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40 in 40: James Pazos

James Pazos is an awesome pitcher and we should appreciate him more.

MLB: Oakland Athletics at Seattle Mariners Joe Nicholson-USA TODAY Sports

Whenever I try to write down the Mariners’ projected bullpen for 2018, I always seem to forget one guy: James Pazos.

I’m not sure why. He was solid last year as a lefty reliever in his first season in Seattle. Pazos threw 53.2 innings to the tune of a 3.86 ERA. On paper, that seems all right. His numbers certainly weren’t spectacular -- he walks a lot of guys, which we’ll get to in a bit -- and he doesn’t have the kind of velocity that arms like Edwin Diaz possess (although he does throw in the mid-90s). To the naked eye, Pazos just kind of seems like a regular dude. But I’ve come to realize that he’s a lot more than that.

Pazos was yet another reliever acquired from the Yankees prior to 2017. He didn’t have a whole lot of big league milage, pitching briefly in New York in 2015 and 2016. He finally got his first chance to throw a full MLB slate in Seattle in 2017, his age-26 season.

And the deeper numbers suggest that he’s a much more valuable reliever than we give him credit for. Among lefty relievers younger than 29 who threw 50+ innings last season, Pazos was just one of five who had an ERA+ better than 110 with a K/9 over 10. The others were closers Felipe Rivero and Brad Hand, and middle relievers Enny Romero and Andrew Chafin.

Unlike a couple of those other guys, Pazos has only had one year with those kinds of numbers. He’ll need the upcoming season to back those lines up. But according to Jerry Dipoto, the Mariners aren’t the only team who thinks he can repeat that kind of success.

Both outfielder Ben Gamel and left-hander James Pazos have established themselves in Seattle, so much so that Dipoto notes that he gets asked about Pazos more than any other player in trade talks.

“You don’t find a lot of 26-year-old lefties who throw in the mid-90s, who are making close to league minimum, who have gone out and shown that they can be effective in the big leagues,” [said Dipoto].

There’s no reason to believe Papa Paz can’t keep up his terrific numbers. The lefty has maintained K/9 rates over 10 in every season he pitched in the minors, so he’s had no problems missing bats. Despite being a lefty, he actually had double-digit K/9 rates against hitters from both sides of the dish.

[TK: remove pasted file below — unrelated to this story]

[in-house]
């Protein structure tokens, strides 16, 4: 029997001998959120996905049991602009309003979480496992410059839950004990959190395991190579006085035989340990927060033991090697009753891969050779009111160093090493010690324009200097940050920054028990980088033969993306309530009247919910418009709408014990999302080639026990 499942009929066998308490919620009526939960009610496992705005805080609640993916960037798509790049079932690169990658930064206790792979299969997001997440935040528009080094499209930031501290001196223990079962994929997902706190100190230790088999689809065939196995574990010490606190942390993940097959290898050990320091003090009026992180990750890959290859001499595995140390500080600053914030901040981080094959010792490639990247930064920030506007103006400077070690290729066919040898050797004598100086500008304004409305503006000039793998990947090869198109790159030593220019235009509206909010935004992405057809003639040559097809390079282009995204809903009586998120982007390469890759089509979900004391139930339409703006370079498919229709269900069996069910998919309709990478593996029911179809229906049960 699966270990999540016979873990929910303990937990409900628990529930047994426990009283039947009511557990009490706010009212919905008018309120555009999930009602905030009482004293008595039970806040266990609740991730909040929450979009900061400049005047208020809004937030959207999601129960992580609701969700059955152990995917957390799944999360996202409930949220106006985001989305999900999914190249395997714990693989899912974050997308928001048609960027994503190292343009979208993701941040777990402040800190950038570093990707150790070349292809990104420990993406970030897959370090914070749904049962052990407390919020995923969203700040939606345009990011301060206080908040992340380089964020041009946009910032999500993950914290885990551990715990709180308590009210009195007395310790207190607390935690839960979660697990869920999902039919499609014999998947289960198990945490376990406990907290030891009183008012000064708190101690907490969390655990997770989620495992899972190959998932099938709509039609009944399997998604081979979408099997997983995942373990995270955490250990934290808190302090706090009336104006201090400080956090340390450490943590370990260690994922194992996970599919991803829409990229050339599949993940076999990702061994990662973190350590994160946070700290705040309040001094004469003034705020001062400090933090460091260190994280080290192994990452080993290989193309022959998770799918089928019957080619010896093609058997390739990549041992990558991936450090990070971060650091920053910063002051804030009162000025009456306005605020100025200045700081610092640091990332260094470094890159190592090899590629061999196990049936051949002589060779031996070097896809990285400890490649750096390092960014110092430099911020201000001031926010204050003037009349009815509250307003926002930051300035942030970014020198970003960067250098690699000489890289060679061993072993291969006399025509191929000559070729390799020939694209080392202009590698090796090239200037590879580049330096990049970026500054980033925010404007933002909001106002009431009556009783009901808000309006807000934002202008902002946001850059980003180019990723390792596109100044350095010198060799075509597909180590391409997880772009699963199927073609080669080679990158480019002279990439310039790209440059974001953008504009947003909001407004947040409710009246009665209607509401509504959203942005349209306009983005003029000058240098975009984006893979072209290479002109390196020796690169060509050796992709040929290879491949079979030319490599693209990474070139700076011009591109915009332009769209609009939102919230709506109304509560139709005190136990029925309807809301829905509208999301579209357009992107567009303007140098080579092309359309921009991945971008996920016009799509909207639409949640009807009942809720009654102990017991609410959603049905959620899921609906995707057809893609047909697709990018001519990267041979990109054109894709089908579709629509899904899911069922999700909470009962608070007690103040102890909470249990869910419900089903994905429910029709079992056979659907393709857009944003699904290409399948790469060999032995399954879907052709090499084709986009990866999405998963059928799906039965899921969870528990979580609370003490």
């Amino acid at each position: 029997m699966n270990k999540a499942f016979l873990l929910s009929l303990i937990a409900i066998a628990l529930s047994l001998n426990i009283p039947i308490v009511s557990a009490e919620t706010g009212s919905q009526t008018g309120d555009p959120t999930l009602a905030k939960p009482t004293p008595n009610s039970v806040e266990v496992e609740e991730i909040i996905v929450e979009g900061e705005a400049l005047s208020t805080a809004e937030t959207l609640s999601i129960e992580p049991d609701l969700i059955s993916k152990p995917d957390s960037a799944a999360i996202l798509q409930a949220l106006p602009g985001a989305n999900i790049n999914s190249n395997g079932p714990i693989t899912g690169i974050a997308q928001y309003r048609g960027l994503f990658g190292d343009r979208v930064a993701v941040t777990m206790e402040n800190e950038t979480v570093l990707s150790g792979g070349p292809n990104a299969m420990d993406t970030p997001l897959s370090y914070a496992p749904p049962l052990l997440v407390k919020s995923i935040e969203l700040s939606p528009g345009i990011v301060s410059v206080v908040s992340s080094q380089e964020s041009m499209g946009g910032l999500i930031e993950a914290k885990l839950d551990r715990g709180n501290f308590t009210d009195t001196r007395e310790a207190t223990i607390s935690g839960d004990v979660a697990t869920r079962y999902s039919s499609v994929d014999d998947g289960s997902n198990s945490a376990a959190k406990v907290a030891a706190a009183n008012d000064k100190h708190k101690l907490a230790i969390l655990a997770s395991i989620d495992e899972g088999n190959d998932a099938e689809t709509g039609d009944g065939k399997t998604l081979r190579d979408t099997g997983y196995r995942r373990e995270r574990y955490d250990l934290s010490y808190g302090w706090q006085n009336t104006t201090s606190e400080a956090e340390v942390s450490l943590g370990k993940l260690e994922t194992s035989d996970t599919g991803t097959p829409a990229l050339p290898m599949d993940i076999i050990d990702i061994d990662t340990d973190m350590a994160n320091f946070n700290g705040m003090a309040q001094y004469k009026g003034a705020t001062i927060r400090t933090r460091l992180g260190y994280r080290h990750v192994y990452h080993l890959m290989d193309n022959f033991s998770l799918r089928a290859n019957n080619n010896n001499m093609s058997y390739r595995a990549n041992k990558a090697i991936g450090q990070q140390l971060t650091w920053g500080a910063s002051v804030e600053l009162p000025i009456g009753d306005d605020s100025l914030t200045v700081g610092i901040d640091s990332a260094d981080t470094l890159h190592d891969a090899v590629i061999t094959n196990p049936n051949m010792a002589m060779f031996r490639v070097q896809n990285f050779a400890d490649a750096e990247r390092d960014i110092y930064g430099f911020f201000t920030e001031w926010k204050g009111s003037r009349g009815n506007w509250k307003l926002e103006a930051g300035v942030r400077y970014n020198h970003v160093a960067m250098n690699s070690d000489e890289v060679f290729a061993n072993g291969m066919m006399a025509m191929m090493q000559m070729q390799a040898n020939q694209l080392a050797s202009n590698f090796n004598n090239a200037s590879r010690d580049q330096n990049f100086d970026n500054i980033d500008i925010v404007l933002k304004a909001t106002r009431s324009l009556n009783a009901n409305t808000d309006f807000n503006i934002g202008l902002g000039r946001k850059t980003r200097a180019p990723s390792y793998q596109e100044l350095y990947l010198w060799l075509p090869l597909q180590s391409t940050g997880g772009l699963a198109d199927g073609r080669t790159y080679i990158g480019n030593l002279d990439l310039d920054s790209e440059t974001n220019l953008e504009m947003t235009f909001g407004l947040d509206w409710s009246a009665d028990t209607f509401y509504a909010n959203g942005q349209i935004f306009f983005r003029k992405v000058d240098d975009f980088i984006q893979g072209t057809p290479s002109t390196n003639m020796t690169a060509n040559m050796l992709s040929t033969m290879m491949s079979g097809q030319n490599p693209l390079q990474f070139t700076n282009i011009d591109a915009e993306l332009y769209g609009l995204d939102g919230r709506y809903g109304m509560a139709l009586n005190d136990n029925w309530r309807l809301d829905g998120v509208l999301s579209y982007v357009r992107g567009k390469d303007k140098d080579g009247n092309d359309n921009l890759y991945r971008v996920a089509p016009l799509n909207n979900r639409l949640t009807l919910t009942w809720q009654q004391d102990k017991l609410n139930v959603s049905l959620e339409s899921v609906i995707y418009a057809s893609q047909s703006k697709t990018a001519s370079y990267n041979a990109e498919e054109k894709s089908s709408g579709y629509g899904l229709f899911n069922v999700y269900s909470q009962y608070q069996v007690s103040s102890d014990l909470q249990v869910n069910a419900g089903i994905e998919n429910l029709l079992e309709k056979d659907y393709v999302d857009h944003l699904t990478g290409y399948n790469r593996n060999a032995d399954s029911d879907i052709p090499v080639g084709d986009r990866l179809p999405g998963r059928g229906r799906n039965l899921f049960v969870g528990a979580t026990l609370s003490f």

However, Pazos’ continued problem throughout his career has been his control.

In 2017, Pazos walked 4.02 batters per nine innings. That’s pretty close to his minors career 3.68 BB/9. Unless he can improve there, it’s going to be difficult for him to work his way into a closer role like Grant predicted he might when the team acquired him. Once his velocity starts dipping, he’ll be in trouble. Hopefully that won’t be a concern for the M’s for a long time, but it’s something to keep an eye on.

But part of what helped Pazos this season was his extensive work with pitching coach Mel Stottlemyre on increasing the usage of his slider. In the first half of the season, he was relying on his high heat to get guys out, and his willingness to change up his pitch mix is certainly encouraging in terms of his long-term outlook.

“Pazos is a stuff guy,” [Scott] Servais said. “He’s not a command pitch-maker. He’s going to have some up-and-down to his game. But the slider — they don’t hit it. They hit less than .100 against it.

“But the fastball, they’re getting a lot of them, and they’re hitting them.”

So look for more sliders in Pazos’ future appearances.

“Yes, sir,” [Pazos] confirmed. “That’s the thing. I just need to use it, and that will get the fastball back on track.”

Here he is getting Rafael Devers to strikeout on one of his sliders.

Pazos is heading into his sophomore season, and he seems to be ready for the challenges that await. The signs point towards him continuing to be an effective lefty out of the bullpen in 2018 and beyond.

Essentially, Pazos is what the M’s hoped they were getting out of Marc Rzepczynski when they signed him last winter. Pazos is arguably even more than they could have hoped for with Zep, considering Zep’s historical struggles against righties. Pazos is an effective left-handed arm who’s dominant against left-handed batters (2.55 xFIP) and can hold his own against right-handers (4.38 xFIP). He’s young and moldable so the team can continue to develop him, while his cheap cost will keep him around for years. If Zep is able to bounce-back, the M’s will have a couple of lefty killers in an already-stacked bullpen. And if nothing else, Pazos can always double as an outfielder. Just look at this dude’s glove as he tracks down Mike Zunino’s homer!